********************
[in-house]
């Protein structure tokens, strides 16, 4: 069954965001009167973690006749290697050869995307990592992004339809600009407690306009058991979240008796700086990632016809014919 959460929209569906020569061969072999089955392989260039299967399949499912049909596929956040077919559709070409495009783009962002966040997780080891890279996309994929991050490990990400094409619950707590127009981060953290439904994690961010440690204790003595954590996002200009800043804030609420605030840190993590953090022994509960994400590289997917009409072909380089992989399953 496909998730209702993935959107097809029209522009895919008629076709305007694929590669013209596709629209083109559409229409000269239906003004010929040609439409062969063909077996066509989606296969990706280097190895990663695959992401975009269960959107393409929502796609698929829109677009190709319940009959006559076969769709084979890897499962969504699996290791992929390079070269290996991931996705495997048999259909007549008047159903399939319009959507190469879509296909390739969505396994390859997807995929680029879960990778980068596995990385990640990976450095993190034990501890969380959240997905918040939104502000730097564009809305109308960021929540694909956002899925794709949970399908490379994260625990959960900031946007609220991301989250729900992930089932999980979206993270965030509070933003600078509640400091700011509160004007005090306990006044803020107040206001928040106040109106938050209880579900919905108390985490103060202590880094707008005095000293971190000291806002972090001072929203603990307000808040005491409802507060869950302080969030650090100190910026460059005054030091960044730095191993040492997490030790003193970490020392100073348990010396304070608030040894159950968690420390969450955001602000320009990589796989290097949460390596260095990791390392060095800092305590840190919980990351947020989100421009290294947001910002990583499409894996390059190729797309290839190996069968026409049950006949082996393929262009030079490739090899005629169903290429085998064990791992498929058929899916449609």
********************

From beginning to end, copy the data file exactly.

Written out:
[in-house]
């Protein structure tokens, strides 16, 4: 069954965001009167973690006749290697050869995307990592992004339809600009407690306009058991979240008796700086990632016809014919 959460929209569906020569061969072999089955392989260039299967399949499912049909596929956040077919559709070409495009783009962002966040997780080891890279996309994929991050490990990400094409619950707590127009981060953290439904994690961010440690204790003595954590996002200009800043804030609420605030840190993590953090022994509960994400590289997917009409072909380089992989399953 496909998730209702993935959107097809029209522009895919008629076709305007694929590669013209596709629209083109559409229409000269239906003004010929040609439409062969063909077996066509989606296969990706280097190895990663695959992401975009269960959107393409929502796609698929829109677009190709319940009959006559076969769709084979890897499962969504699996290791992929390079070269290996991931996705495997048999259909007549008047159903399939319009959507190469879509296909390739969505396994390859997807995929680029879960990778980068596995990385990640990976450095993190034990501890969380959240997905918040939104502000730097564009809305109308960021929540694909956002899925794709949970399908490379994260625990959960900031946007609220991301989250729900992930089932999980979206993270965030509070933003600078509640400091700011509160004007005090306990006044803020107040206001928040106040109106938050209880579900919905108390985490103060202590880094707008005095000293971190000291806002972090001072929203603990307000808040005491409802507060869950302080969030650090100190910026460059005054030091960044730095191993040492997490030790003193970490020392100073348990010396304070608030040894159950968690420390969450955001602000320009990589796989290097949460390596260095990791390392060095800092305590840190919980990351947020989100421009290294947001910002990583499409894996390059190729797309290839190996069968026409049950006949082996393929262009030079490739090899005629169903290429085998064990791992498929058929899916449609």